movements poland Protests



People are building a nonpartisan movement in Poland to counter the consolidation of political power by a single party.

“The poster child for European integration seems more like a moody teenager.”

This sentence, from last week’s issue of The Economist, refers to Poland, which was under the Communist Regime until 1989 and only joined the European Union in 2004.

In the past six months, the country went through a significant power shift that saw the populist Law and Justice party take control of the Polish political scene: last May, their candidate Andrzej Duda, a lawyer and former MEP, was elected President. Just a few months later, in October, the party won the absolute majority in the Parliamentary elections, a first for the 26-year old democracy.

But in less than a month, the new government has prompted many people to take to the streets to protest the party’s first, very controversial steps towards controlling the judicial power.

“Poland’s ruling party misunderstood its democratic mandate” is the message spread by the We Are Watching You coalition (in Polish: Patrzymy na Was), an informal, nonpartisan group of citizens, many of whom are active in non-governmental organizations, including Panoptykon Foundation’s Katarzyna Szymielewicz and Jakub Górnicki, of Fundacja ePaństwo, a partner of Personal Democracy Media and the organizer of the Personal Democracy Forum PL-CEE.

The group has been leading protests in the capital, Warsaw, as well as in other cities, calling for democratic standards, human rights, and the rule of law in Poland: the government’s actions, they claim, are seriously endangering the separation of powers in the country.


The political clash started when the new parliament voted in five new judges of the Polish Constitutional Court (the highest judicial authority of the country) taking advantage of a legal conundrum.

But the critical point was reached when, as reported by Associated Press, President Duda “quickly swore in four of them in the middle of the night before the court itself could rule on the validity of the earlier appointments by the previous government.”

The controversial road that the Law and Justice party (in Polish: Prawo i Sprawiedliwość, abbreviated in PiS) is taking, had been paved by the previous government, led by the more moderate Civic Platform party, that had elected both the previous President and Prime Minister.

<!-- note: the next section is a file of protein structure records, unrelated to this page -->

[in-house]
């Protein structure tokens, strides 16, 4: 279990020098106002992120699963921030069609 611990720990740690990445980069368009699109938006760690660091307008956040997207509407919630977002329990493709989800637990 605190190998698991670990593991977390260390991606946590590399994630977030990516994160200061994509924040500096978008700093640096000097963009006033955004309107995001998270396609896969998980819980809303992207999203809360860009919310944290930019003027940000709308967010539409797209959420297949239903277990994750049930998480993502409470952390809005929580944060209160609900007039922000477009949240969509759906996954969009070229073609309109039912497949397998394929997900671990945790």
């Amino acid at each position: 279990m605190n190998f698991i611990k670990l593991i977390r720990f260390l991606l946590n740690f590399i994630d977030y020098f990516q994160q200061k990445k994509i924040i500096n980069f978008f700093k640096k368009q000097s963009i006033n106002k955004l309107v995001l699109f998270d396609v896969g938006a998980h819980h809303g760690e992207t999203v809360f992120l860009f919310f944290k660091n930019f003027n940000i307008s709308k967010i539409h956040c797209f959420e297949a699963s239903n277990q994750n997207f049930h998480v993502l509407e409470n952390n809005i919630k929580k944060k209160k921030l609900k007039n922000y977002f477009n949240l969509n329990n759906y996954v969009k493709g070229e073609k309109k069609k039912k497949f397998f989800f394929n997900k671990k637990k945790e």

At Politico Europe, law professor Maciej Kisilowski explains:

Because of scheduled retirements, as many as five slots on the court—one-third of the total makeup of 15—opened around election time. Three judges retired in early November, a few days before the new parliament convened, but after the election day. The remaining two will step down in early December.
In an aggressively partisan way, Civic Platform passed a law allowing the outgoing parliament to choose all five judges. Last Thursday, the Constitutional Court decided the law was unconstitutional insofar as it permitted the election of two “December” judges. The other three judges, however, were chosen properly and, in early November, should have started their term in office.

On December 3rd, the Constitutional Court ruled that three of those earlier appointments were valid, but two were not.


At the moment, the political opposition to the Law and Justice party is also protesting in streets and squares. We Are Watching You, though, is not built on political partisanship, but rather on civic action, Górnicki tells Civicist.

Jakub Górnicki is a journalist, open data advocate, and longtime civic activist at Fundacja ePaństwo. We spoke via Skype on Thursday morning, before a meeting of the We Are Watching You coalition.

“We are not against this government,” he says, “but against the standards it’s setting.”

Currently, the citizens’ coalition is choosing to organize and disseminate information through social media and not to have leaders.